The legal battle may have been won, but the ESL’s failure to mobilise in the Public Relations war remains its biggest failing.
Approximately 32 months after it appeared the door to the proposed breakaway European Super League (ESL) had been decidedly slammed shut, a recent European Court of Justice ruling may have reopened it, or at the very least, left the door ajar.
In December, the European Court of Justice (ECJ) ruled that football governing bodies UEFA and FIFA had “abused a dominant position” by threatening to impose aggressive sanctions and bans upon the 12 clubs involved in the breakaway league. The ECJ found these sanctions to be “unlawful” and “harmful” and stated that some of UEFA’s commercial practises equated to a “restriction of trade.”
Legal victory or muddied water?
In the immediate aftermath of the ruling, global media reported it as a decisive legal victory for the European Super League. However, in the proceeding hours, as the rest of us began to unpick the small-print and reacquaint ourselves with the chaotic collapse of what went before, the picture became a little more muddied. Consequently, the legalities of the ruling quickly took a backseat to the PR battle that had subsequently recommenced.
‘Football is free’ vs ‘football is not for sale’
Media company A22, creators of the original Super League concept, was first out of the blocks to ‘welcome’ the news; with CEO Bernd Reichart declaring that “football is free”. Within a matter of hours, the company had tabled a rebooted ESL proposal, complete with glossy video and a repurposed competition framework, designed to make it slightly more palatable to its broad spectrum of historically hostile audiences.
UEFA’s press office interpreted the ruling very differently. It insisted that the ruling was a reflection of an earlier technical “shortfall” in its system that was subsequently addressed in June 2022. Its statement argued that the court’s findings “does not signify an endorsement” of the Super league. Meanwhile, FIFA president Gianni Infantino suggested that the ECJ verdict “does not change anything.”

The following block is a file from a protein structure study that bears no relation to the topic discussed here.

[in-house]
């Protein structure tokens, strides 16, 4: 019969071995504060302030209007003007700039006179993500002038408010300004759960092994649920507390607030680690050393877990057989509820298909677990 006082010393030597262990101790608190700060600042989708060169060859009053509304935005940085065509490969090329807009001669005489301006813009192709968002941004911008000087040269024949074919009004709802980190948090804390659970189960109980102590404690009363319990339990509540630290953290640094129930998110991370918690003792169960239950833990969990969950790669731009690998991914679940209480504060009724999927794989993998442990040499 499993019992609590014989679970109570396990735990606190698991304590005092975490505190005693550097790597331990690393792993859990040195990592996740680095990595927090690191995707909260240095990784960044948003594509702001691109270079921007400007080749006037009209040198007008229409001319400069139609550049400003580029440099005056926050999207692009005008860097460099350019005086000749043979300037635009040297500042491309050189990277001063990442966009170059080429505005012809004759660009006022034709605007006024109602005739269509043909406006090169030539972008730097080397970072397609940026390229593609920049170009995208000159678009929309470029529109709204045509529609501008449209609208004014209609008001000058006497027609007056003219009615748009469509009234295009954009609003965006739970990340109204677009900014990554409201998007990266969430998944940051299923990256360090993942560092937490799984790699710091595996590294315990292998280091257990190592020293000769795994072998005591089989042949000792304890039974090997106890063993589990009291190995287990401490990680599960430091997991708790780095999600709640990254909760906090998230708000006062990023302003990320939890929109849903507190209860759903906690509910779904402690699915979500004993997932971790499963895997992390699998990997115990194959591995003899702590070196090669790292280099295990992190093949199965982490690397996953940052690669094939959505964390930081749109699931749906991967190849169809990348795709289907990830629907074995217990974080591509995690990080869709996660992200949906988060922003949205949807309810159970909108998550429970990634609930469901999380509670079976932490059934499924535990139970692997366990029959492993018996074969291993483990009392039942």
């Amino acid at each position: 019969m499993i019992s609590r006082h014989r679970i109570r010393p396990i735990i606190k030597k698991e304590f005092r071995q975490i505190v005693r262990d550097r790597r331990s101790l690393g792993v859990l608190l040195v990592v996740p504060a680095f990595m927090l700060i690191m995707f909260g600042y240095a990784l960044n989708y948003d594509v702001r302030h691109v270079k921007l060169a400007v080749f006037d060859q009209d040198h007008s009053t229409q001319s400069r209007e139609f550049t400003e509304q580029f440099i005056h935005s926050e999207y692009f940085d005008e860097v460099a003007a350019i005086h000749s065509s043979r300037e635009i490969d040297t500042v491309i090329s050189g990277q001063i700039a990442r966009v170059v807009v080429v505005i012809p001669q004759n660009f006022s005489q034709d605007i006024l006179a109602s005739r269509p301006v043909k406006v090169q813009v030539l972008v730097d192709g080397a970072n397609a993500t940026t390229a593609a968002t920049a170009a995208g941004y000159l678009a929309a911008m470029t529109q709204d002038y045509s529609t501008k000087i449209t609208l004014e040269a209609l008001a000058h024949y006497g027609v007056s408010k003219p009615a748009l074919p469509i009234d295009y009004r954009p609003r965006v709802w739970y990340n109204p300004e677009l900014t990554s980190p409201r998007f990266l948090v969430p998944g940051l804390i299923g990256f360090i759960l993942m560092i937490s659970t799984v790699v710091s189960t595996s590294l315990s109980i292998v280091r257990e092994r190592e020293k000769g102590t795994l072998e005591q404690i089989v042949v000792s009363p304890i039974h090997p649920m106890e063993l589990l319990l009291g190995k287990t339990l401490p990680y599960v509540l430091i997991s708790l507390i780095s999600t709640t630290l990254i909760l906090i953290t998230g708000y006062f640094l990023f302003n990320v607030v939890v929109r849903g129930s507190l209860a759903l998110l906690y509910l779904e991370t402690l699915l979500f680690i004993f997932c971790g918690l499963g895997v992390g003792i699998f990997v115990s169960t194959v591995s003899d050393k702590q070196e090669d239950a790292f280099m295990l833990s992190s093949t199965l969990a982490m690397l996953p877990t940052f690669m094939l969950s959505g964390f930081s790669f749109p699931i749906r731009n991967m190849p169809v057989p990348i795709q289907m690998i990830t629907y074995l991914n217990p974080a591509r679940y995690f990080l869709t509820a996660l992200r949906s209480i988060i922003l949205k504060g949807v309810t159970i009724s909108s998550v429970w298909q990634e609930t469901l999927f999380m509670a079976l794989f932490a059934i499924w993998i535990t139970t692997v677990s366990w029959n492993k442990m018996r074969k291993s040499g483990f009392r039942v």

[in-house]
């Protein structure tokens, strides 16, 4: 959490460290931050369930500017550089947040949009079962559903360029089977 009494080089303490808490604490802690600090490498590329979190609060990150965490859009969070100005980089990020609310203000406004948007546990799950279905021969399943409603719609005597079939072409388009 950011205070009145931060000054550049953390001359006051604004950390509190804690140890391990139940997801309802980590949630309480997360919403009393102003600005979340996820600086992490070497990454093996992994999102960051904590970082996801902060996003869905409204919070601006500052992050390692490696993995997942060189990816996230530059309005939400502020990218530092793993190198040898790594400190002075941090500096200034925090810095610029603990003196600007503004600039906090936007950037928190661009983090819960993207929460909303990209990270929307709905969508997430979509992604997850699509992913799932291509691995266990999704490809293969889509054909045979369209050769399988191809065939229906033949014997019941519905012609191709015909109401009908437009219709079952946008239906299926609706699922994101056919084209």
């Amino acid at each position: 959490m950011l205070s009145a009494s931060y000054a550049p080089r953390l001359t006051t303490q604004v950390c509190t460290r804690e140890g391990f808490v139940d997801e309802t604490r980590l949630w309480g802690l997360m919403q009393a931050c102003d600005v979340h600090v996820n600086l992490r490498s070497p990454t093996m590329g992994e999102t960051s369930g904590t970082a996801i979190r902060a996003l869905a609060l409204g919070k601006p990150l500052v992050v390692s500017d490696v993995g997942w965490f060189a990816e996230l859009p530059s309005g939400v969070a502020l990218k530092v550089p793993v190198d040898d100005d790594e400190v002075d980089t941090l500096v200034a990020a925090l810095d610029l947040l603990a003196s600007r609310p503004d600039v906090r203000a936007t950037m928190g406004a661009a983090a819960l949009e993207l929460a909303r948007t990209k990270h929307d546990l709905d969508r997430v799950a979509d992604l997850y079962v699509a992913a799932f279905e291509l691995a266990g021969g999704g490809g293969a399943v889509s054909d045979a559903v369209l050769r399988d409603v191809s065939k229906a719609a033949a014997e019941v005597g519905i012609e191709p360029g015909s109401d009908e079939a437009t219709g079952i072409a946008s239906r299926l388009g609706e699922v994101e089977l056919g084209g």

Later that day, UEFA President Aleksander Ceferin dismissed A22’s revised blockbuster proposal, claiming he didn’t know whether to be “shocked or amused”. “I hope they have a fantastic competition … with two clubs”, he added, before concluding that “football is not for sale”.
Whilst media attempted to decipher the competing narratives emerging from the opposing camps, the key document proved to be the ECJ press release. The press release’s headline stated that “FIFA and UEFA rules on prior approval of interclub competitions, such as the Super League, are contrary to EU law”. In the world of real-time news cycles and resource-poor newsrooms, this was enough to tip the news narrative in A22’s favour.
UEFA recognised the significance of this headline, and it was soon reported that its legal team was challenging the contents of the ECJ press release, claiming it to be “inaccurate” and “contradicts the judgement”.
Attention quickly turned to the original 12 breakaway Super clubs, however, at this stage, only Real Madrid and Barcelona remained on record as supporters of the project. The six premier league clubs all issued statements within minutes reaffirming their loyalties to UEFA competitions, and in doing so, closed down on any prospect of a second very public U-turn.